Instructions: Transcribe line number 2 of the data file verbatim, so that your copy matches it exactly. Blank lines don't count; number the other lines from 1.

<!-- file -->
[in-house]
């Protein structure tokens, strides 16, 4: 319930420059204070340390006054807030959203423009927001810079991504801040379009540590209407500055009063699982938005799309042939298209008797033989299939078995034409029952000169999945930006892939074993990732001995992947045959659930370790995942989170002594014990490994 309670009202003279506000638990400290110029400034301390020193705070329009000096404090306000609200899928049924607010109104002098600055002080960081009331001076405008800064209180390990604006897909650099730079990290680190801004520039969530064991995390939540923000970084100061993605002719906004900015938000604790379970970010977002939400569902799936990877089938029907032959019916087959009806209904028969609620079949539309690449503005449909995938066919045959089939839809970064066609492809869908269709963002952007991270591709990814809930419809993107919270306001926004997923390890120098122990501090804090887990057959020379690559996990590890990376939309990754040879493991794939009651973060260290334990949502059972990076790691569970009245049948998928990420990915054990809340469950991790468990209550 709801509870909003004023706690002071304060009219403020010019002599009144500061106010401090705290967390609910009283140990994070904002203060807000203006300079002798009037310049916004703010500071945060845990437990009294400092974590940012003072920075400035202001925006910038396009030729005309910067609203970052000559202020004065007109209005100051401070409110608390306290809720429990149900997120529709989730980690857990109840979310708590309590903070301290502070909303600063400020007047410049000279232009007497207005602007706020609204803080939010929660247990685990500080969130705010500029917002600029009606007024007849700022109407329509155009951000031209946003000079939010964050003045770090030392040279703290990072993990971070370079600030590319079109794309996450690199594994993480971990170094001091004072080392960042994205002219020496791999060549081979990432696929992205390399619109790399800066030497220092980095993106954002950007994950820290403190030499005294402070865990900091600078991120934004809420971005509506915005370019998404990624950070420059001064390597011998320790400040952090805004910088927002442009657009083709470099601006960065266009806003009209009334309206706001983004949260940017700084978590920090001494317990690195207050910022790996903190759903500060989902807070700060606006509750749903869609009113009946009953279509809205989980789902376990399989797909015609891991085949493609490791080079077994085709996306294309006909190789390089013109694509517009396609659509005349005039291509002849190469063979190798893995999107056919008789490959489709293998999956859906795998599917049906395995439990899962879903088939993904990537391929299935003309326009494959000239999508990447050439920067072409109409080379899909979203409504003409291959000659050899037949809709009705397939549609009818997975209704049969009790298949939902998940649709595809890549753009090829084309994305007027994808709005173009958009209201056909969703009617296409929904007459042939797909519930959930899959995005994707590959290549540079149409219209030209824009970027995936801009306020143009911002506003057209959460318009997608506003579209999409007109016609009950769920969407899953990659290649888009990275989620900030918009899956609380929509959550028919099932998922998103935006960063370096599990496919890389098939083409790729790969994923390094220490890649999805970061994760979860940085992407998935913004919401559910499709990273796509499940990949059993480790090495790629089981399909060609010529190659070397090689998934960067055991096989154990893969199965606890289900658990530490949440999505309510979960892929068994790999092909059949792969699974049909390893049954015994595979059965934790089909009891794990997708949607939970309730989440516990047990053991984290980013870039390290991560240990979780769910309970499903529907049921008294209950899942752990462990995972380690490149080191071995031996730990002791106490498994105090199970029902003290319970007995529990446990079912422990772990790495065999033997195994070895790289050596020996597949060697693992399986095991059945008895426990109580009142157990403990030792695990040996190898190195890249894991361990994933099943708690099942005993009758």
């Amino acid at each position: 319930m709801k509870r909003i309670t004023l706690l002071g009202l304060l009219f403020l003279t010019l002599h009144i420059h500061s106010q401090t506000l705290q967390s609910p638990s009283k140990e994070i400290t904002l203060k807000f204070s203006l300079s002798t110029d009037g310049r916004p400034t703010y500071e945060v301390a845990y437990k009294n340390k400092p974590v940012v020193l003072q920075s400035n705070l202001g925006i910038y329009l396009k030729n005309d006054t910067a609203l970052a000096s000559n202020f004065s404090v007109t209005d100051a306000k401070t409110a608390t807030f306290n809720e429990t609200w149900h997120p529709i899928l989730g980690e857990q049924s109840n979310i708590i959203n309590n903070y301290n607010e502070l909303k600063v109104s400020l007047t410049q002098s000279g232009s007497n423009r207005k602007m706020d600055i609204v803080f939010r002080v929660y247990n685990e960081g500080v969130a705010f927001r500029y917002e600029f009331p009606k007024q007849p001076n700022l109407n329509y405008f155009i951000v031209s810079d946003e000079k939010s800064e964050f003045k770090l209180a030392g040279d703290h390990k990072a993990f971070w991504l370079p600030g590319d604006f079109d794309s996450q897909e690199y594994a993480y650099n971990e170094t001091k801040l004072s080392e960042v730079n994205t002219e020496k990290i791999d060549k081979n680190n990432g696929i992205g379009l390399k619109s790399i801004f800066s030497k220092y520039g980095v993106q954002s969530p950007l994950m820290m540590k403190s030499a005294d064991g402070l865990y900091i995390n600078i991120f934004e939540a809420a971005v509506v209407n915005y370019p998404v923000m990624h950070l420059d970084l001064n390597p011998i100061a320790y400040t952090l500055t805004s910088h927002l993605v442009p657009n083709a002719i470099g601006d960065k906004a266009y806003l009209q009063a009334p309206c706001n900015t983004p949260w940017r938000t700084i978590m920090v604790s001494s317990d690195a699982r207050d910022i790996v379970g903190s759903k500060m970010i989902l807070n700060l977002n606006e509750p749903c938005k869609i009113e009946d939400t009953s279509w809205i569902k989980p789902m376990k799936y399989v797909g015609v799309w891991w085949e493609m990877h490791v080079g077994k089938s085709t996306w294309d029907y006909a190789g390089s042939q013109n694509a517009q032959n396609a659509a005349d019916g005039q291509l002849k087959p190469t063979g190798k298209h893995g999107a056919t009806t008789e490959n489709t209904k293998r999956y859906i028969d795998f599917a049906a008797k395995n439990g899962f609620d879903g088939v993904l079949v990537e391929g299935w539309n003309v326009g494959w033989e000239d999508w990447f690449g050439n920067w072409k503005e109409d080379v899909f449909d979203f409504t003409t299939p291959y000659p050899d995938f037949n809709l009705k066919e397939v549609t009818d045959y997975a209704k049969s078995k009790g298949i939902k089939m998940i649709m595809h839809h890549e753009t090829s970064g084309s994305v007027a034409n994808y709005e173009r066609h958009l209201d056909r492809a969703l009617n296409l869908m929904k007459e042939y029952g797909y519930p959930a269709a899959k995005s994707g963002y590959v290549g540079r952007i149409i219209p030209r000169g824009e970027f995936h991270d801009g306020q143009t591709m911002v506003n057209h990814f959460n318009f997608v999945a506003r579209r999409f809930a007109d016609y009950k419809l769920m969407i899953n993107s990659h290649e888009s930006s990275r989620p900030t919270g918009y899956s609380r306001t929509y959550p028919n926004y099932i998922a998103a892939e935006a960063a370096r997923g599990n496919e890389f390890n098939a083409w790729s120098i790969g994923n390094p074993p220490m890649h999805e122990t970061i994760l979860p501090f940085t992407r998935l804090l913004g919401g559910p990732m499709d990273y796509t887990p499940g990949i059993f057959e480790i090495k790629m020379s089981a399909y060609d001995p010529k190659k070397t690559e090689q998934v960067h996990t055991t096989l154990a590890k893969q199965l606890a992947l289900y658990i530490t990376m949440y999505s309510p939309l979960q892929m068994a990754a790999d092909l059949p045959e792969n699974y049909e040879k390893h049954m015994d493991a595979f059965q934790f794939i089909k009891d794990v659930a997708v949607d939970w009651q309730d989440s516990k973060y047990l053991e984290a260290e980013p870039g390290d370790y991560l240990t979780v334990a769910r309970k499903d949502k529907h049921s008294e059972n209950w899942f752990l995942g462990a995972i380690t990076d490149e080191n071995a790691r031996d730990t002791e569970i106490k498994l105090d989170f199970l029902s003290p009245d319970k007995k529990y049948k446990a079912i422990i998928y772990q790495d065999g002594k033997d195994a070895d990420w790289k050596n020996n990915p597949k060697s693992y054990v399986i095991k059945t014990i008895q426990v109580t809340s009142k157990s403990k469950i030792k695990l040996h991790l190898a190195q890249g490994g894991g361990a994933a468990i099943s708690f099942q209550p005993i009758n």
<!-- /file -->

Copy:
């Protein structure tokens, strides 16, 4: 319930420059204070340390006054807030959203423009927001810079991504801040379009540590209407500055009063699982938005799309042939298209008797033989299939078995034409029952000169999945930006892939074993990732001995992947045959659930370790995942989170002594014990490994 309670009202003279506000638990400290110029400034301390020193705070329009000096404090306000609200899928049924607010109104002098600055002080960081009331001076405008800064209180390990604006897909650099730079990290680190801004520039969530064991995390939540923000970084100061993605002719906004900015938000604790379970970010977002939400569902799936990877089938029907032959019916087959009806209904028969609620079949539309690449503005449909995938066919045959089939839809970064066609492809869908269709963002952007991270591709990814809930419809993107919270306001926004997923390890120098122990501090804090887990057959020379690559996990590890990376939309990754040879493991794939009651973060260290334990949502059972990076790691569970009245049948998928990420990915054990809340469950991790468990209550 709801509870909003004023706690002071304060009219403020010019002599009144500061106010401090705290967390609910009283140990994070904002203060807000203006300079002798009037310049916004703010500071945060845990437990009294400092974590940012003072920075400035202001925006910038396009030729005309910067609203970052000559202020004065007109209005100051401070409110608390306290809720429990149900997120529709989730980690857990109840979310708590309590903070301290502070909303600063400020007047410049000279232009007497207005602007706020609204803080939010929660247990685990500080969130705010500029917002600029009606007024007849700022109407329509155009951000031209946003000079939010964050003045770090030392040279703290990072993990971070370079600030590319079109794309996450690199594994993480971990170094001091004072080392960042994205002219020496791999060549081979990432696929992205390399619109790399800066030497220092980095993106954002950007994950820290403190030499005294402070865990900091600078991120934004809420971005509506915005370019998404990624950070420059001064390597011998320790400040952090805004910088927002442009657009083709470099601006960065266009806003009209009334309206706001983004949260940017700084978590920090001494317990690195207050910022790996903190759903500060989902807070700060606006509750749903869609009113009946009953279509809205989980789902376990399989797909015609891991085949493609490791080079077994085709996306294309006909190789390089013109694509517009396609659509005349005039291509002849190469063979190798893995999107056919008789490959489709293998999956859906795998599917049906395995439990899962879903088939993904990537391929299935003309326009494959000239999508990447050439920067072409109409080379899909979203409504003409291959000659050899037949809709009705397939549609009818997975209704049969009790298949939902998940649709595809890549753009090829084309994305007027994808709005173009958009209201056909969703009617296409929904007459042939797909519930959930899959995005994707590959290549540079149409219209030209824009970027995936801009306020143009911002506003057209959460318009997608506003579209999409007109016609009950769920969407899953990659290649888009990275989620900030918009899956609380929509959550028919099932998922998103935006960063370096599990496919890389098939083409790729790969994923390094220490890649999805970061994760979860940085992407998935913004919401559910499709990273796509499940990949059993480790090495790629089981399909060609010529190659070397090689998934960067055991096989154990893969199965606890289900658990530490949440999505309510979960892929068994790999092909059949792969699974049909390893049954015994595979059965934790089909009891794990997708949607939970309730989440516990047990053991984290980013870039390290991560240990979780769910309970499903529907049921008294209950899942752990462990995972380690490149080191071995031996730990002791106490498994105090199970029902003290319970007995529990446990079912422990772990790495065999033997195994070895790289050596020996597949060697693992399986095991059945008895426990109580009142157990403990030792695990040996190898190195890249894991361990994933099943708690099942005993009758």